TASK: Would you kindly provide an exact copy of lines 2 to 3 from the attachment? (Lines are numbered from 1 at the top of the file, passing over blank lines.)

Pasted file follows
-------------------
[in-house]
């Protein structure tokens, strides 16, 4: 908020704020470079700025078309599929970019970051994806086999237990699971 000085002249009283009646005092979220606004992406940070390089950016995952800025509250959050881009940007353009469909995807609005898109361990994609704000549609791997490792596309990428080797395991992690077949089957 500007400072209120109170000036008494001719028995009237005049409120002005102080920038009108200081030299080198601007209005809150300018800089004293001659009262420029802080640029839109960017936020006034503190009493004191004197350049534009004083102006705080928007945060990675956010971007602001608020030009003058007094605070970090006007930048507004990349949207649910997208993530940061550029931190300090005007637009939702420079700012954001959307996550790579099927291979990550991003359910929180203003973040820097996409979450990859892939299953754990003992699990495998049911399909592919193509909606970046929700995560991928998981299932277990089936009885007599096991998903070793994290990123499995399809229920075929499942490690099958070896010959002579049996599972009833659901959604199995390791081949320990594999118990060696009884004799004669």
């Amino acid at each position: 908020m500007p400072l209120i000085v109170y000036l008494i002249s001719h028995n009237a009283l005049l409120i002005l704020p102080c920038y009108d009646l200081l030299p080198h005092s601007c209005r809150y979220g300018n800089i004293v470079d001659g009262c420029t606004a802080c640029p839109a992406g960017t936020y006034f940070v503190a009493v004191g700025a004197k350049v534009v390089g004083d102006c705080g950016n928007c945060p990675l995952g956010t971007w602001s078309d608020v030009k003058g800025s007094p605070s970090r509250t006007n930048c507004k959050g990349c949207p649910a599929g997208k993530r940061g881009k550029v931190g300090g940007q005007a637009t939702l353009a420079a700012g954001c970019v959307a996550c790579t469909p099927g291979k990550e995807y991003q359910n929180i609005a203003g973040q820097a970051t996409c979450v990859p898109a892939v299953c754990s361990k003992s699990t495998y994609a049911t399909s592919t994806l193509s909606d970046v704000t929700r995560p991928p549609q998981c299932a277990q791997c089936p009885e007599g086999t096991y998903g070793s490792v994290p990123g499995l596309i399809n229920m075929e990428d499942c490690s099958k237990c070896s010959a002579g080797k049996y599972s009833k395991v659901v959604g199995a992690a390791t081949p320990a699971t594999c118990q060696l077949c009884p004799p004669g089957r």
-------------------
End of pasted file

């Protein structure tokens, strides 16, 4: 908020704020470079700025078309599929970019970051994806086999237990699971 000085002249009283009646005092979220606004992406940070390089950016995952800025509250959050881009940007353009469909995807609005898109361990994609704000549609791997490792596309990428080797395991992690077949089957 500007400072209120109170000036008494001719028995009237005049409120002005102080920038009108200081030299080198601007209005809150300018800089004293001659009262420029802080640029839109960017936020006034503190009493004191004197350049534009004083102006705080928007945060990675956010971007602001608020030009003058007094605070970090006007930048507004990349949207649910997208993530940061550029931190300090005007637009939702420079700012954001959307996550790579099927291979990550991003359910929180203003973040820097996409979450990859892939299953754990003992699990495998049911399909592919193509909606970046929700995560991928998981299932277990089936009885007599096991998903070793994290990123499995399809229920075929499942490690099958070896010959002579049996599972009833659901959604199995390791081949320990594999118990060696009884004799004669």
């Amino acid at each position: 908020m500007p400072l209120i000085v109170y000036l008494i002249s001719h028995n009237a009283l005049l409120i002005l704020p102080c920038y009108d009646l200081l030299p080198h005092s601007c209005r809150y979220g300018n800089i004293v470079d001659g009262c420029t606004a802080c640029p839109a992406g960017t936020y006034f940070v503190a009493v004191g700025a004197k350049v534009v390089g004083d102006c705080g950016n928007c945060p990675l995952g956010t971007w602001s078309d608020v030009k003058g800025s007094p605070s970090r509250t006007n930048c507004k959050g990349c949207p649910a599929g997208k993530r940061g881009k550029v931190g300090g940007q005007a637009t939702l353009a420079a700012g954001c970019v959307a996550c790579t469909p099927g291979k990550e995807y991003q359910n929180i609005a203003g973040q820097a970051t996409c979450v990859p898109a892939v299953c754990s361990k003992s699990t495998y994609a049911t399909s592919t994806l193509s909606d970046v704000t929700r995560p991928p549609q998981c299932a277990q791997c089936p009885e007599g086999t096991y998903g070793s490792v994290p990123g499995l596309i399809n229920m075929e990428d499942c490690s099958k237990c070896s010959a002579g080797k049996y599972s009833k395991v659901v959604g199995a992690a390791t081949p320990a699971t594999c118990q060696l077949c009884p004799p004669g089957r």